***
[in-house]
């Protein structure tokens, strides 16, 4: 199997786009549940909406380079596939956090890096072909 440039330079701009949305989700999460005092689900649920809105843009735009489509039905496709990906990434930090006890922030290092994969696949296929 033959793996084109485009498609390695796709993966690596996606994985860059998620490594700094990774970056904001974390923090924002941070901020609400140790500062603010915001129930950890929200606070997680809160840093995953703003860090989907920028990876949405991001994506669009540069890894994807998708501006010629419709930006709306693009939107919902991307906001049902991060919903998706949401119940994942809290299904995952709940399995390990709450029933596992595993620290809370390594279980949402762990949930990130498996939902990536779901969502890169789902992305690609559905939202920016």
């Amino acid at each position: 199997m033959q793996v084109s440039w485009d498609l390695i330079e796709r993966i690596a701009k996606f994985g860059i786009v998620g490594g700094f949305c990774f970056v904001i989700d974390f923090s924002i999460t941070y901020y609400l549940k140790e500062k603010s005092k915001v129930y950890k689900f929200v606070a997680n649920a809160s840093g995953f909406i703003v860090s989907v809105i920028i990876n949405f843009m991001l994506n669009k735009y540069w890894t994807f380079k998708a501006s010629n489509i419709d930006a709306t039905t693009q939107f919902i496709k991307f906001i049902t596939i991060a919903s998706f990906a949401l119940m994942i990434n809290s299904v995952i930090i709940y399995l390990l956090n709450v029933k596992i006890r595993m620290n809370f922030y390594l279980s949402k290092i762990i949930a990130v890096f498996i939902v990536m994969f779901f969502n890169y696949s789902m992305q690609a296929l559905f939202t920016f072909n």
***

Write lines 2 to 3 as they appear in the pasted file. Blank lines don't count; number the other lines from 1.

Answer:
């Protein structure tokens, strides 16, 4: 199997786009549940909406380079596939956090890096072909 440039330079701009949305989700999460005092689900649920809105843009735009489509039905496709990906990434930090006890922030290092994969696949296929 033959793996084109485009498609390695796709993966690596996606994985860059998620490594700094990774970056904001974390923090924002941070901020609400140790500062603010915001129930950890929200606070997680809160840093995953703003860090989907920028990876949405991001994506669009540069890894994807998708501006010629419709930006709306693009939107919902991307906001049902991060919903998706949401119940994942809290299904995952709940399995390990709450029933596992595993620290809370390594279980949402762990949930990130498996939902990536779901969502890169789902992305690609559905939202920016």
């Amino acid at each position: 199997m033959q793996v084109s440039w485009d498609l390695i330079e796709r993966i690596a701009k996606f994985g860059i786009v998620g490594g700094f949305c990774f970056v904001i989700d974390f923090s924002i999460t941070y901020y609400l549940k140790e500062k603010s005092k915001v129930y950890k689900f929200v606070a997680n649920a809160s840093g995953f909406i703003v860090s989907v809105i920028i990876n949405f843009m991001l994506n669009k735009y540069w890894t994807f380079k998708a501006s010629n489509i419709d930006a709306t039905t693009q939107f919902i496709k991307f906001i049902t596939i991060a919903s998706f990906a949401l119940m994942i990434n809290s299904v995952i930090i709940y399995l390990l956090n709450v029933k596992i006890r595993m620290n809370f922030y390594l279980s949402k290092i762990i949930a990130v890096f498996i939902v990536m994969f779901f969502n890169y696949s789902m992305q690609a296929l559905f939202t920016f072909n």